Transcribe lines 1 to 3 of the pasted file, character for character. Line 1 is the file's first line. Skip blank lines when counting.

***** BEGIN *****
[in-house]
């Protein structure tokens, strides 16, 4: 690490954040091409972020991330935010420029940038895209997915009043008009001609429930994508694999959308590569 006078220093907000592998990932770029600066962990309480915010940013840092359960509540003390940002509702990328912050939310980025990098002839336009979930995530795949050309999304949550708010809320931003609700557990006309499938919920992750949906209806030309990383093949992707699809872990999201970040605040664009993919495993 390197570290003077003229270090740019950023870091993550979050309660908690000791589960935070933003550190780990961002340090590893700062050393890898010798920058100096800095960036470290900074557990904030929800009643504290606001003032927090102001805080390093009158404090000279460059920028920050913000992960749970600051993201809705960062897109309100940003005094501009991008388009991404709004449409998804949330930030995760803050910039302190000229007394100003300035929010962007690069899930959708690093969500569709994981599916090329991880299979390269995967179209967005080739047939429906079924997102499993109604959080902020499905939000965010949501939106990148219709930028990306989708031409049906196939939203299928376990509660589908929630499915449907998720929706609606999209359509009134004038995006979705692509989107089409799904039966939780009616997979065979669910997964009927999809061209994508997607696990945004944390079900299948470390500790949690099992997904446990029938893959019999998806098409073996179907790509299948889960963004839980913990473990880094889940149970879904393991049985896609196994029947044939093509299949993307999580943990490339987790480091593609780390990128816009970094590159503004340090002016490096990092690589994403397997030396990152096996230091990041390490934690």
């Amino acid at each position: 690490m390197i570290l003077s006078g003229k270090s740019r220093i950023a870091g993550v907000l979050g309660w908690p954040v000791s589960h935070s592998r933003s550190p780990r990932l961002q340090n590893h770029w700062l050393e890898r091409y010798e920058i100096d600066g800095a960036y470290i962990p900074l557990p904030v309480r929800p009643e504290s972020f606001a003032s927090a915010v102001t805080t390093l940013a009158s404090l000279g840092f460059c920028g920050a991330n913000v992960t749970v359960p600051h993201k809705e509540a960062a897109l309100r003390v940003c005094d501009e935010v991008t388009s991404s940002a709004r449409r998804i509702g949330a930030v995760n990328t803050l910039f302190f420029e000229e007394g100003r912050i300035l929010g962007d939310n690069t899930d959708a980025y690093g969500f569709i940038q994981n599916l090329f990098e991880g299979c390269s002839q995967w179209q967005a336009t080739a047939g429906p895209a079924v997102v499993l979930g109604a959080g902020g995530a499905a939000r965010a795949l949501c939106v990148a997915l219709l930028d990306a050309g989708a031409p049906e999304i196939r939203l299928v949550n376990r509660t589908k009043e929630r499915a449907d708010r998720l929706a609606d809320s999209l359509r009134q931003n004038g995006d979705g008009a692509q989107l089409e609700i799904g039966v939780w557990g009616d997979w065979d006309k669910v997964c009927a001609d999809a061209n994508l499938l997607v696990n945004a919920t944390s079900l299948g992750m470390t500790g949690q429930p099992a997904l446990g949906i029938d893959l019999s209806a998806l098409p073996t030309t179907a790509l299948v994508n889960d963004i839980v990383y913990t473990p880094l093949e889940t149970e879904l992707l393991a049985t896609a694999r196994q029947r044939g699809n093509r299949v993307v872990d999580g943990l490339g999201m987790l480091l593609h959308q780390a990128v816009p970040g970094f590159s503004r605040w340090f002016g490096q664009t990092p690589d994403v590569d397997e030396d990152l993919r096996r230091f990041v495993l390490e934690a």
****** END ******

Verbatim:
[in-house]
């Protein structure tokens, strides 16, 4: 690490954040091409972020991330935010420029940038895209997915009043008009001609429930994508694999959308590569 006078220093907000592998990932770029600066962990309480915010940013840092359960509540003390940002509702990328912050939310980025990098002839336009979930995530795949050309999304949550708010809320931003609700557990006309499938919920992750949906209806030309990383093949992707699809872990999201970040605040664009993919495993 390197570290003077003229270090740019950023870091993550979050309660908690000791589960935070933003550190780990961002340090590893700062050393890898010798920058100096800095960036470290900074557990904030929800009643504290606001003032927090102001805080390093009158404090000279460059920028920050913000992960749970600051993201809705960062897109309100940003005094501009991008388009991404709004449409998804949330930030995760803050910039302190000229007394100003300035929010962007690069899930959708690093969500569709994981599916090329991880299979390269995967179209967005080739047939429906079924997102499993109604959080902020499905939000965010949501939106990148219709930028990306989708031409049906196939939203299928376990509660589908929630499915449907998720929706609606999209359509009134004038995006979705692509989107089409799904039966939780009616997979065979669910997964009927999809061209994508997607696990945004944390079900299948470390500790949690099992997904446990029938893959019999998806098409073996179907790509299948889960963004839980913990473990880094889940149970879904393991049985896609196994029947044939093509299949993307999580943990490339987790480091593609780390990128816009970094590159503004340090002016490096990092690589994403397997030396990152096996230091990041390490934690």
């Amino acid at each position: 690490m390197i570290l003077s006078g003229k270090s740019r220093i950023a870091g993550v907000l979050g309660w908690p954040v000791s589960h935070s592998r933003s550190p780990r990932l961002q340090n590893h770029w700062l050393e890898r091409y010798e920058i100096d600066g800095a960036y470290i962990p900074l557990p904030v309480r929800p009643e504290s972020f606001a003032s927090a915010v102001t805080t390093l940013a009158s404090l000279g840092f460059c920028g920050a991330n913000v992960t749970v359960p600051h993201k809705e509540a960062a897109l309100r003390v940003c005094d501009e935010v991008t388009s991404s940002a709004r449409r998804i509702g949330a930030v995760n990328t803050l910039f302190f420029e000229e007394g100003r912050i300035l929010g962007d939310n690069t899930d959708a980025y690093g969500f569709i940038q994981n599916l090329f990098e991880g299979c390269s002839q995967w179209q967005a336009t080739a047939g429906p895209a079924v997102v499993l979930g109604a959080g902020g995530a499905a939000r965010a795949l949501c939106v990148a997915l219709l930028d990306a050309g989708a031409p049906e999304i196939r939203l299928v949550n376990r509660t589908k009043e929630r499915a449907d708010r998720l929706a609606d809320s999209l359509r009134q931003n004038g995006d979705g008009a692509q989107l089409e609700i799904g039966v939780w557990g009616d997979w065979d006309k669910v997964c009927a001609d999809a061209n994508l499938l997607v696990n945004a919920t944390s079900l299948g992750m470390t500790g949690q429930p099992a997904l446990g949906i029938d893959l019999s209806a998806l098409p073996t030309t179907a790509l299948v994508n889960d963004i839980v990383y913990t473990p880094l093949e889940t149970e879904l992707l393991a049985t896609a694999r196994q029947r044939g699809n093509r299949v993307v872990d999580g943990l490339g999201m987790l480091l593609h959308q780390a990128v816009p970040g970094f590159s503004r605040w340090f002016g490096q664009t990092p690589d994403v590569d397997e030396d990152l993919r096996r230091f990041v495993l390490e934690a």